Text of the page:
workers news round-up

Submitted by Anon on 25 September, 2005 - 4:19


New York’s bus and subway workers, who shut down the US’s largest transit system for three days last month, have voted down the contract they were offered by seven votes.

This agreement had called for wage rises of 3% in the first year, 4% in the second and 3.5% in the third, and an additional paid holiday. It would also have required workers to contribute 1.5% of their salaries toward their health insurance premiums. The union’s executive board, who were recommending the deal, put the vote down to a threat made by Governor Pataki, who refused to promise to ratify the pensions deal.

The union still faces penalties for violating state law that prohibits strikes by public employees. Under the Taylor anti-union law, workers forfeited two days’ pay for each day on strike. The union was fined $3 million (£2 million) in a court decision that is under appeal.

The employers, the Metropolitan Transportation Authority (MTA), have said it intends to ask the state’s Public Employment Relations Board to revoke union dues collections through automatic payroll deductions.


Mansour Osanloo, President of the Tehran bus company union, remains in prison a month after he led strikes in the Iranian capital. Osanloo is also being denied access to a lawyer and to the medical attention he needs. Spurious accusations have been made against him, including contacts with Iranian opposition groups abroad and incitement to armed revolt against the authorities. The bank accounts of the union’s steering committee have been blocked and their wages are no longer being paid.

On 22 December armed police raided the homes of leaders and members of the Union of Workers of Tehran and Suburbs Bus Company. After strike action on 25 December by 4,000 workers, some of those detained were released, but others remained in prison. Workers originally took action for a pay rise and payment of overdue wages.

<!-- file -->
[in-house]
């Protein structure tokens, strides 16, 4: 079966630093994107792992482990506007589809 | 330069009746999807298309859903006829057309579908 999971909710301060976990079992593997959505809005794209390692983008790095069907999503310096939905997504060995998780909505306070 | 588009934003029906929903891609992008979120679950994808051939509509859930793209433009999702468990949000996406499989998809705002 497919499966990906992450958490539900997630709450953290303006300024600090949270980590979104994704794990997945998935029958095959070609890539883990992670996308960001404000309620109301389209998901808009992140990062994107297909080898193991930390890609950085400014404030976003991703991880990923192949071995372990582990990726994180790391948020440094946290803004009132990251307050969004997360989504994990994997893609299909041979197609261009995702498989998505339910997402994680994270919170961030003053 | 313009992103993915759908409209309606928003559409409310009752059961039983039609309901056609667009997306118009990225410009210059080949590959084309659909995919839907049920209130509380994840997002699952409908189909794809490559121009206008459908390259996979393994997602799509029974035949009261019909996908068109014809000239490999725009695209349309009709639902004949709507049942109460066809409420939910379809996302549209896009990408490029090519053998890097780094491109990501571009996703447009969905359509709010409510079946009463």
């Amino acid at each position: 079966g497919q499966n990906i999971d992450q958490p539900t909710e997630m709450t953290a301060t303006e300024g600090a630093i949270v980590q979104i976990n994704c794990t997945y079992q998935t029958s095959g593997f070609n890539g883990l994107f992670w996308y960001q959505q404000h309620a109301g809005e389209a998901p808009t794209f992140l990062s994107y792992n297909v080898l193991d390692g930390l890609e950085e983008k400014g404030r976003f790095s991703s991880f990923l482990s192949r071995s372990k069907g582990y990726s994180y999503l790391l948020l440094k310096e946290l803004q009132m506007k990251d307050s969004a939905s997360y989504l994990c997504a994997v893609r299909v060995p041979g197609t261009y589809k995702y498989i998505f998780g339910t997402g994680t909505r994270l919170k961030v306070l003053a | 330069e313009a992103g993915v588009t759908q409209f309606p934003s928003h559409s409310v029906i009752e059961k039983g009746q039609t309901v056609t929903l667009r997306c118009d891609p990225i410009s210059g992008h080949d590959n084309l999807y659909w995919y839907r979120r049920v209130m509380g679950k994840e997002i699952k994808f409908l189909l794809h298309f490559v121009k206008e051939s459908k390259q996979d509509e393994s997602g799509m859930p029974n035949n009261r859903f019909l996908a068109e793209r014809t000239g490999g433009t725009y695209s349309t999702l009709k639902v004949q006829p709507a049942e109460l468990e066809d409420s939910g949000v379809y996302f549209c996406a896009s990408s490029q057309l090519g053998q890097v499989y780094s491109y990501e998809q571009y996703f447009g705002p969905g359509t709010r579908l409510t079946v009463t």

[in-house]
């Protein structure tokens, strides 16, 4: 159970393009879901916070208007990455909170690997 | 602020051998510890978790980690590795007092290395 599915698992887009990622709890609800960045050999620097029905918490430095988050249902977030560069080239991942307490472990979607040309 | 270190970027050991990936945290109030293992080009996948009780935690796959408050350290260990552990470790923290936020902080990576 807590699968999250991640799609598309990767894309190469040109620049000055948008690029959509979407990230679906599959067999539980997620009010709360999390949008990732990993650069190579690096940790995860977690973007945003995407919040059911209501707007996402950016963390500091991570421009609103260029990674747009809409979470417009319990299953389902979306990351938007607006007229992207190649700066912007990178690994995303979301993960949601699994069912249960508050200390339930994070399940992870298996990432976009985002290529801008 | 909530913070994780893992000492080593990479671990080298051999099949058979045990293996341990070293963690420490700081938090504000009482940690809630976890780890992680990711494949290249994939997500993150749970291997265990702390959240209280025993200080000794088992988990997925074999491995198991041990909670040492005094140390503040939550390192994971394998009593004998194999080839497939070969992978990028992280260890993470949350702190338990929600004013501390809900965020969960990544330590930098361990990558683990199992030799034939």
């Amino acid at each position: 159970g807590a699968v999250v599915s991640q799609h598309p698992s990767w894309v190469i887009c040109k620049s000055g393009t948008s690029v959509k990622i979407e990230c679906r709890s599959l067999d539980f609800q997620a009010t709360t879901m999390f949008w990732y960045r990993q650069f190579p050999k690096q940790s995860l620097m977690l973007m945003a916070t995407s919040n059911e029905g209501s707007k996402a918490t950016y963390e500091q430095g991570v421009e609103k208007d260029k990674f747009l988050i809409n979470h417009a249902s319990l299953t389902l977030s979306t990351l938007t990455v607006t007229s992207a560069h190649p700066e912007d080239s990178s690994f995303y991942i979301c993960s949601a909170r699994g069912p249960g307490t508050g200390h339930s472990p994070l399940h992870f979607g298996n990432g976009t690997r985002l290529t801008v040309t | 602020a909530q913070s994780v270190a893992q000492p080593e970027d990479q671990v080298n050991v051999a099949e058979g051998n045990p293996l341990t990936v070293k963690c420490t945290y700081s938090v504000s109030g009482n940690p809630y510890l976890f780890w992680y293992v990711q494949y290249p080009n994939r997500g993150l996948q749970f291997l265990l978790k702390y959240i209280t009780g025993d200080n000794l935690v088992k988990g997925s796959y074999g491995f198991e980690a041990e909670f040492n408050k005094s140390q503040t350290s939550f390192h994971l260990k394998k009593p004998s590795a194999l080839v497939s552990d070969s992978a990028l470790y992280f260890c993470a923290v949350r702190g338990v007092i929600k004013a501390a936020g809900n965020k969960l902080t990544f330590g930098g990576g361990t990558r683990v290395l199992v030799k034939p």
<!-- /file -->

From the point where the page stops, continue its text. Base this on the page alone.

In the past few months, the Iranian regime’s repressive acts against union activists have intensified. Five activists of the 2004 May Day rally in the city of Saqez were recently sentenced to prison and exile. Despite the widespread condemnation and protests in Iran and internationally, these sentences have still not been quashed. The regime has also stepped up its harassment of students at the universities.


More than a dozen strikes by more than 40,000 workers in Vietnamese export processing zones have forced the government to raise the country’s minimum wage by nearly 40%.

The unofficial strikes indicate the increased frustration among workers who are only allowed to affiliate to government-run unions.

Before this recent wave of strikes, the Vietnamese government had not raised the minimum wage in six years. At the same time, inflation rose by 28%.

Many of the strikes took place in foreign companies, with workers citing communication problems with non-Vietnamese managers. For example 18,000 workers walked out at Freetrend, a Taiwanese company whose factory makes shoes for brands like Nike and Adidas.


Anyone wanting an antedote to the Castro-loving nonsense on Cuba peddled by most of the left should go to a new website on Cuban Trotskyism. It is run by Gary Tennant and features his PhD thesis on Cuban Trotskyism from the 1920s to the 1960s, when Castro and Guevara snuffed it out.

The Cuban Trotskyists were a significant force within the workers’ movement for decades. Gary made some of his research available in Revolutionary History magazine Volume 7, No. 3, Spring 2000: The Hidden Pearl of the Caribbean: Trotskyism in Cuba.

However the website promises to make much more primary material on Cuban Trotskyism available, putting the whole period of the Cuban revolution in a different light from the usual histories. We should support this important work.

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